Baghdad : Car and roadside bombings across Iraq on Thursday killed at least 15 people, including a town mayor and two policemen, and wounded over 23 others.
The mayor of Iskandriya, some 50 km south of Baghdad in the Shiite-Sunni mixed Babel Province, and his four bodyguards were killed by a roadside bomb on their way to work, a provincial police source said.
“A roadside bomb went off near the procession of Abbas Hamza al-Khafaji, mayor of Iskandriya town, while he is heading to work in the morning, killing him and four of his bodyguards, wounding another,” the source told Xinhua on condition of anonymity.
Iskandriya and several other major towns in Babel province in central-south Iraq are known as the “Triangle of Death,” which is a hotbed of both anti-U.S. insurgency and sectarian conflicts between Sunni and Shiite inhabitants.
Three roadside bombs and one car bomb also exploded in the day in Baghdad, killing at least eight people, interior ministry and police officials said.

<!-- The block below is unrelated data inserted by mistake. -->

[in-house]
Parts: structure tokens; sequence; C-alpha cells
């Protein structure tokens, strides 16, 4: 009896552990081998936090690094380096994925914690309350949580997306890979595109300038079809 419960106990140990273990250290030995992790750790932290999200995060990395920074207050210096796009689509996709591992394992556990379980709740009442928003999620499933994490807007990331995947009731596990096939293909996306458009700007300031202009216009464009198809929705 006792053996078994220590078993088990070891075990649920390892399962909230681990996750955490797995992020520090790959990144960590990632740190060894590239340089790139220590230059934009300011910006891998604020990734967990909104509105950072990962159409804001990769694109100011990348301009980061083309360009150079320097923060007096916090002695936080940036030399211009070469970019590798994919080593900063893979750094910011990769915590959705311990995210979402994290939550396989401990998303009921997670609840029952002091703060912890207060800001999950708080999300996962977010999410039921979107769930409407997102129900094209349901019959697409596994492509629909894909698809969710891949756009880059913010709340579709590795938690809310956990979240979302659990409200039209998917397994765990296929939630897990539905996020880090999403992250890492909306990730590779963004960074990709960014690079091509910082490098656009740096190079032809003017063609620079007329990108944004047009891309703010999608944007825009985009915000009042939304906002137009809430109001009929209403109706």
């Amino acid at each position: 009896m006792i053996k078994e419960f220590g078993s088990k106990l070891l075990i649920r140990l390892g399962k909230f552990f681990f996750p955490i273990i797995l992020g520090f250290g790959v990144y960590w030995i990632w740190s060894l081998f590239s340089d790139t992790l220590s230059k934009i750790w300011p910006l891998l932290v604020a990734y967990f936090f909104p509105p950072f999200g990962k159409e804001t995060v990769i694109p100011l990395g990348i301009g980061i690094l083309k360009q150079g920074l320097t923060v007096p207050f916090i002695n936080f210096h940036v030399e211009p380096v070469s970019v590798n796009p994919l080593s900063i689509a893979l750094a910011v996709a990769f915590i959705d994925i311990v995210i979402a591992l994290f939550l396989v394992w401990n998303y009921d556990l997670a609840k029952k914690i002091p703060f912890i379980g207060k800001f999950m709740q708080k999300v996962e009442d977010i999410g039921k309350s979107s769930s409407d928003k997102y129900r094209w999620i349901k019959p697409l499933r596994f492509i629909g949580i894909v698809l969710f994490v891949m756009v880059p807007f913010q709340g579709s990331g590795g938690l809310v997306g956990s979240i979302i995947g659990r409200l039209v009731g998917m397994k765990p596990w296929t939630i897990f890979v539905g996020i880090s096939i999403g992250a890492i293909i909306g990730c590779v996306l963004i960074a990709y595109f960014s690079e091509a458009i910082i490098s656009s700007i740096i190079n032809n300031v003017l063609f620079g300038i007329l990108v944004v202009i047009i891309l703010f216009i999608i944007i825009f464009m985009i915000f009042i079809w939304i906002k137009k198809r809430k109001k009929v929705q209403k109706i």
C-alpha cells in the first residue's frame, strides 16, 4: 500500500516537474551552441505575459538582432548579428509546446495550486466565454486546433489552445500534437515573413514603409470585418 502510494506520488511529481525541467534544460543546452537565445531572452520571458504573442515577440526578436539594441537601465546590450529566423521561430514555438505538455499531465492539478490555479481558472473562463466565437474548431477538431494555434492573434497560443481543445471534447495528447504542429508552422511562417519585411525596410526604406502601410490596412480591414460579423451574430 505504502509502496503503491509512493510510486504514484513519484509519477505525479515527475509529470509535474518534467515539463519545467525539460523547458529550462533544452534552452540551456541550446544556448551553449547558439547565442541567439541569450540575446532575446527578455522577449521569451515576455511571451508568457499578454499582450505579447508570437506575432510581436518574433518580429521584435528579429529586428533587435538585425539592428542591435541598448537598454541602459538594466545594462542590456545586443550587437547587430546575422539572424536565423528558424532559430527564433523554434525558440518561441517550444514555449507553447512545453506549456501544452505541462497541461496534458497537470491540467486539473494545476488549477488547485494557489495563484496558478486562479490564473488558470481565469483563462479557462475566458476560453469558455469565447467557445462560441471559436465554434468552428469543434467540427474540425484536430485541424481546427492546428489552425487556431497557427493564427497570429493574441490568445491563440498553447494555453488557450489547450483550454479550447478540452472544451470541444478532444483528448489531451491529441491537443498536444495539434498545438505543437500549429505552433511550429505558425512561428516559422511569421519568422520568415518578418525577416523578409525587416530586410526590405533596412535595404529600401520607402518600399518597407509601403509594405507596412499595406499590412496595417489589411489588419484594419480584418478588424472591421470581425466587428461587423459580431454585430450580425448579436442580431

A car bomb went off around midday near the Garage al-Amanah intersection in eastern Baghdad, killing three civilians and wounding eight others, an interior ministry source said.
A roadside bomb apparently targeting at a U.S. patrol exploded in northeastern Baghdad, killing a civilian and injuring six others.
While two other roadside bombs went off near two minibuses in southern and northern Baghdad, killing four civilians and wounding eight others, police officials said.
Separately, two Iraqi policemen were killed in fierce clashes with gunmen who attacked a police checkpoint near a town in northern Salahud in Province, a provincial police source said.
The incident took place early in the morning when the gunmen stormed the checkpoint near the town of Dowr, 140 km north of Baghdad, the source told Xinhua on condition of anonymity.
Violence and sectarian strife claim the lives of dozens of Iraqis every day across the war-torn country, particularly in Baghdad, since the invasion of U.S.-led forces in 2003.